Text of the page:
The sector did not get anticipated attention in Budget
If the government was expected to placate the farmers agitating at the Delhi borders for over two months through a few agriculture-friendly announcements in the 2021-22 Budget, it has not come about. Barring the data showing progressive increase in grain procurement at minimum support prices, there isn’t much in the Budget for the farmers to cheer about. Agriculture and rural development do not find a noticeable place in the six pillars of the Budget outlined by Finance Minister Nirmala Sitharaman in the beginning of her speech. This sector forms only part of the third component entitled “inclusive development for aspirational India”. Though, as a redeeming gesture, Prime Minister Narendra Modi later said that villages and farmers were at the heart of this Budget, the financial document does not walk this talk.
The indifference towards agriculture is reflected also in the budgetary allocation for agriculture and allied activities, which have been retained more or less at the last year’s level, raising them only by a symbolic 2 per cent. For the rural sector as a whole, the resource allotment has, in fact, been squeezed by about 10 per cent. Besides, though the mandis run by agricultural produce marketing committees (APMCs) have been allowed access to the Agriculture Infrastructure Fund for their expansion and modernisation, only Rs 900 crore has been set apart for this Rs 1 trillion Fund. Moreover, not many new schemes have been mooted, barring in the fisheries sector with an eye on the forthcoming assembly elections in the coastal states of Tamil Nadu and West Bengal.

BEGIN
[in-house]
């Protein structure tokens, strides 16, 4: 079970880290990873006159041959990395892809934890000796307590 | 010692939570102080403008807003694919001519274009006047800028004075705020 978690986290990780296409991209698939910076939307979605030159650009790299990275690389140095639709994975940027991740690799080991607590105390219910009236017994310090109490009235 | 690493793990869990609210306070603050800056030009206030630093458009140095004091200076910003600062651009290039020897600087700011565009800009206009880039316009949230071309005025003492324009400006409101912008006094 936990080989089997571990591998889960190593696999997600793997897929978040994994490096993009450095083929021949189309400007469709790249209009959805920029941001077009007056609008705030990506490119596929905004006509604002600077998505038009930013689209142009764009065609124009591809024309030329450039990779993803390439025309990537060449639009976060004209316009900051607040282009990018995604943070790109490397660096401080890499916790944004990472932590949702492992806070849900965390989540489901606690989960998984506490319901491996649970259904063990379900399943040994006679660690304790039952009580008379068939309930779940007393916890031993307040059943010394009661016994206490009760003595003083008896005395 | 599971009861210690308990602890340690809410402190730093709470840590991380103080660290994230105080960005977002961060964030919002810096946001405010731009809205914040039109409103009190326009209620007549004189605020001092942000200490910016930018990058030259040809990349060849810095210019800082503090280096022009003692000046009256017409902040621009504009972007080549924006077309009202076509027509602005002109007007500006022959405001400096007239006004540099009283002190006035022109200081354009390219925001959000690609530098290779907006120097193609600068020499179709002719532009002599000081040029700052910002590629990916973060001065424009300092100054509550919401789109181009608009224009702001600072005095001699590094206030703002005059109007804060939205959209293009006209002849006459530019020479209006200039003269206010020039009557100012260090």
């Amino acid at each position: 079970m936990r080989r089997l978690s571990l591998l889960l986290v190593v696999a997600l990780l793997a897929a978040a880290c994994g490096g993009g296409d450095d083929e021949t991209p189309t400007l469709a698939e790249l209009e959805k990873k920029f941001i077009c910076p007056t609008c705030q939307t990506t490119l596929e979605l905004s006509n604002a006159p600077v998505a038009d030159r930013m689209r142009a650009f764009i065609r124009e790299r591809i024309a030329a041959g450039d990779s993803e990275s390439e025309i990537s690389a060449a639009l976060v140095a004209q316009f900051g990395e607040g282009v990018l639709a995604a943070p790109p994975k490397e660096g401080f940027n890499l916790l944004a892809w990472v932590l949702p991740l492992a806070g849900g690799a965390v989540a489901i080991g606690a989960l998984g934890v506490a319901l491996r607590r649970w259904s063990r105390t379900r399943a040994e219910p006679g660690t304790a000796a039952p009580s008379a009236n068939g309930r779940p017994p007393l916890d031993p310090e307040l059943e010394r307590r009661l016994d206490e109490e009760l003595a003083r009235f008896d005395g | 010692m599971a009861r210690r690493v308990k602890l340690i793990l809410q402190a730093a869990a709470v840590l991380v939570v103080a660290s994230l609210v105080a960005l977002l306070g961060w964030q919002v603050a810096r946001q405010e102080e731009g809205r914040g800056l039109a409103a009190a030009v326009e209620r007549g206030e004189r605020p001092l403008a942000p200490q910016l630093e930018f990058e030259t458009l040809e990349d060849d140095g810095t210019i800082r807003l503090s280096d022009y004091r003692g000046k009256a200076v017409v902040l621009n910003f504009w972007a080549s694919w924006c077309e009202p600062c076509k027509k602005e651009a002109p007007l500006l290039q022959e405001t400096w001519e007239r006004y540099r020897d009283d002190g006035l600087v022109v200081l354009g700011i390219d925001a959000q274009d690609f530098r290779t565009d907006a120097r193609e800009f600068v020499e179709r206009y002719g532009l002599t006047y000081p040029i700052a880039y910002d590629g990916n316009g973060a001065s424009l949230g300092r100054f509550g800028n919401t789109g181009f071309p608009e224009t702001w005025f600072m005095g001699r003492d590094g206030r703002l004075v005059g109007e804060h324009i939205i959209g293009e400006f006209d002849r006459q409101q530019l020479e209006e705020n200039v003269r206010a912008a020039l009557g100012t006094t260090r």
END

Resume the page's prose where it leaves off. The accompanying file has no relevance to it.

Among the very few agriculture-related positive features of the Budget, the most noteworthy is the hike in the target for the flow of institutional credit to the farm sector — from Rs 15 trillion this year to Rs 16.5 trillion next year. The targeted beneficiaries would chiefly be agriculture’s allied and faster-growing sectors like animal husbandry and fisheries. The allocation for the Rural Infrastructure Development Fund is also proposed to be stepped up by Rs 10,000 crore. Similarly, the corpus of the micro-irrigation fund, created under the National Bank for Agriculture and Rural Development, is planned to be doubled. Besides, the existing “Operation Green” scheme, meant to promote value-addition of mass-consumed and price-sensitive kitchen staples like tomatoes, onions, and potatoes, is proposed to be extended to 22 other perishable products to ensure their year-round availability at stable prices.
But most of these are extensions or expansions of the ongoing developmental programmes. New schemes mooted in the Budget for the broad agro-rural sector are confined primarily to fisheries and its related activities. These include developing a large number of inland and coastal fishing harbours and fish-landing centres, many of which would also serve as hubs of commercial fisheries. An innovative initiative in the fisheries-allied field is the proposed establishment of a “multipurpose seaweed park” in Tamil Nadu. This would help fishing communities to gainfully exploit this abundantly available marine resource, much of which remains unutilised at present. On the whole, the finance minister seems to have reposed faith in the capability and competence of Indian agriculture to run on its own steam as validated by its spectacular performance during the Coronavirus crisis. This may be the prompt for a status quo Budget for the deemed Atmanirbhar agriculture.